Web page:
REPLYING TO S. R. Saleska et al. Nature 531, 10.1038/nature16457 (2016)

Multiple mechanisms could lead to upregulation of dry-season photosynthesis in Amazon forests, including canopy phenology and illumination geometry. We specifically tested two mechanisms for phenology-driven changes in Amazon forests during dry-season months, and the combined evidence from passive optical and lidar satellite data1 was incompatible with large net changes in canopy leaf area or leaf reflectance suggested by previous studies2,3,4,5. We therefore hypothesized1 that seasonal changes in the fraction of sunlit and shaded canopies, one aspect of bidirectional reflectance effects in Moderate Resolution Imaging Spectroradiometer (MODIS) data, could alter light availability for dry-season photosynthesis and the photosynthetic capacity of Amazon forests without large net changes in canopy composition. Subsequent work supports the hypothesis that seasonal changes in illumination geometry and diffuse light regulate light saturation in Amazon forests6,7. These studies clarify the physical mechanisms that govern light availability in Amazon forests from seasonal variability in direct and diffuse illumination. Previously, in the debate over light limitation of Amazon forest productivity, seasonal changes in the distribution of light within complex Amazon forest canopies were confounded with dry-season increases in total incoming photosynthetically active radiation2,3,8. In the accompanying Comment9, Saleska et al. do not fully account for this confounding effect of forest structure on photosynthetic capacity.

Saleska et al.9 investigated one of the three lines of evidence in our paper to argue that near-zero seasonal changes in corrected MODIS enhanced vegetation index (EVI) are actually non-zero (figure 1 in ref. 9; 0.071 to 0.016, a 77% reduction). Following this logic, our data also show a small but statistically significant decrease in normalized difference vegetation index (NDVI; extended data figure 4 in ref. 1), a pattern that we attributed to residual artefacts from changes in sun-sensor geometry, as no leaf-level mechanism for increased forest productivity generates opposing responses in these vegetation indices (see supplementary discussion in ref. 1). Indeed, the comparison between NDVI and EVI responses is a useful diagnostic tool1 that could have been used to investigate residual bidirectional reflectance effects in multiangle implementation of atmospheric correction (MAIAC) data (figure 2 in ref. 9).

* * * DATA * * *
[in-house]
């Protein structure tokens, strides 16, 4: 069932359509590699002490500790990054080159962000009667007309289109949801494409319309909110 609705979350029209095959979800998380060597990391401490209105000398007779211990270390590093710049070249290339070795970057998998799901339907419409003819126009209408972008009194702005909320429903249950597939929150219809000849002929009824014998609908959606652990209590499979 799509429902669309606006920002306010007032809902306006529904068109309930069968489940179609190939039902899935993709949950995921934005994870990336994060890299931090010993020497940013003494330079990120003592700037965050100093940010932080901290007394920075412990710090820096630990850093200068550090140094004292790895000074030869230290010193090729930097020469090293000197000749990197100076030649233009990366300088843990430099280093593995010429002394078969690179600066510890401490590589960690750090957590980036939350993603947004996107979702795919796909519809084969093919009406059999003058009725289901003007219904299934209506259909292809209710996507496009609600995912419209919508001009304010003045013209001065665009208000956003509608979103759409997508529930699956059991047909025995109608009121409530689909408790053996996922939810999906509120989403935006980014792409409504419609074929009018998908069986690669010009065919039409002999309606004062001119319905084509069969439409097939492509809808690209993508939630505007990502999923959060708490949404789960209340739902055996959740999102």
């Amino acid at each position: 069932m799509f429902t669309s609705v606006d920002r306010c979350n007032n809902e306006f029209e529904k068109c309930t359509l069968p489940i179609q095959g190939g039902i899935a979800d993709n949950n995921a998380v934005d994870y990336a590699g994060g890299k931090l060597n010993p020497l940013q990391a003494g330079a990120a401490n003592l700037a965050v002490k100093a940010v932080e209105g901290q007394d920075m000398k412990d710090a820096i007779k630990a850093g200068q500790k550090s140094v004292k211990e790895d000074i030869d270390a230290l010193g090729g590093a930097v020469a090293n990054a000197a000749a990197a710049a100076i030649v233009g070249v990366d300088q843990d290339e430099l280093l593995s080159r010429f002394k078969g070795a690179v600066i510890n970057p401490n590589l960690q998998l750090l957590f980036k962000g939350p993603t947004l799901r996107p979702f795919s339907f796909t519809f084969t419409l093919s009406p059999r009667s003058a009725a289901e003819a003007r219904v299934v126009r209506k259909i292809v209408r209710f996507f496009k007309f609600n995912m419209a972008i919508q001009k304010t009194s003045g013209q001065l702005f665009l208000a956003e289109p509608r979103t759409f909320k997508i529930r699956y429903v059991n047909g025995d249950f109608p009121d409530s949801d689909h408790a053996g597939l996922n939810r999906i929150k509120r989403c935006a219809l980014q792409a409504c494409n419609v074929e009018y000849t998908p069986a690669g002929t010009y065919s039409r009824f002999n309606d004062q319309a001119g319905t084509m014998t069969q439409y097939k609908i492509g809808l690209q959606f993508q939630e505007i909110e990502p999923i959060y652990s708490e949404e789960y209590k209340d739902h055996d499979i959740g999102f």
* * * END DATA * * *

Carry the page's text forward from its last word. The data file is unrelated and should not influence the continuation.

In isolation, MODIS data provide limited insight into the mechanisms for seasonal changes in Amazon forests9. MODIS EVI is primarily sensitive to changes in near-infrared reflectance1,4,10, not photosynthetically active radiation absorption that drives forest productivity. Saleska et al. misrepresent data from extended data figure 7 of ref. 1 as fully corrected in their figure 2 (ref. 9), and further confound seasonal changes through spatial averaging of 1 km2 data over large regions (25–121 km2). A previous study using 1 km2 data for these same tower sites shows little or no seasonality in MAIAC EVI11 (see supplementary figure 5 in ref. 1).

One of the key messages from our study was the need for careful attention to uncertainty in satellite-based measurements of forest seasonality. The presentation of in situ and satellite data by Saleska et al. (figure 2a in ref. 9), and the MAIAC product in general, could be improved with quantitative estimates of uncertainty to support assertions of forest seasonality.

Subtle variability in canopy structure and reflectance properties of Amazon forests remains a key area for further study, particularly with large-scale field studies12, to better understand the spatial and temporal heterogeneity of leaf phenology strategies in Amazonia13. Other mechanisms for seasonal changes in photosynthetic capacity also merit further investigation, including how diurnal and seasonal variability in illumination alter the distribution of photosynthetically active radiation at the leaf level1,6,7,14. NASA satellite data remain an important foundation for future research on tropical forest dynamics, within the limits of calibration, measurement, and model uncertainty that can be realistically achieved with space-based sensors.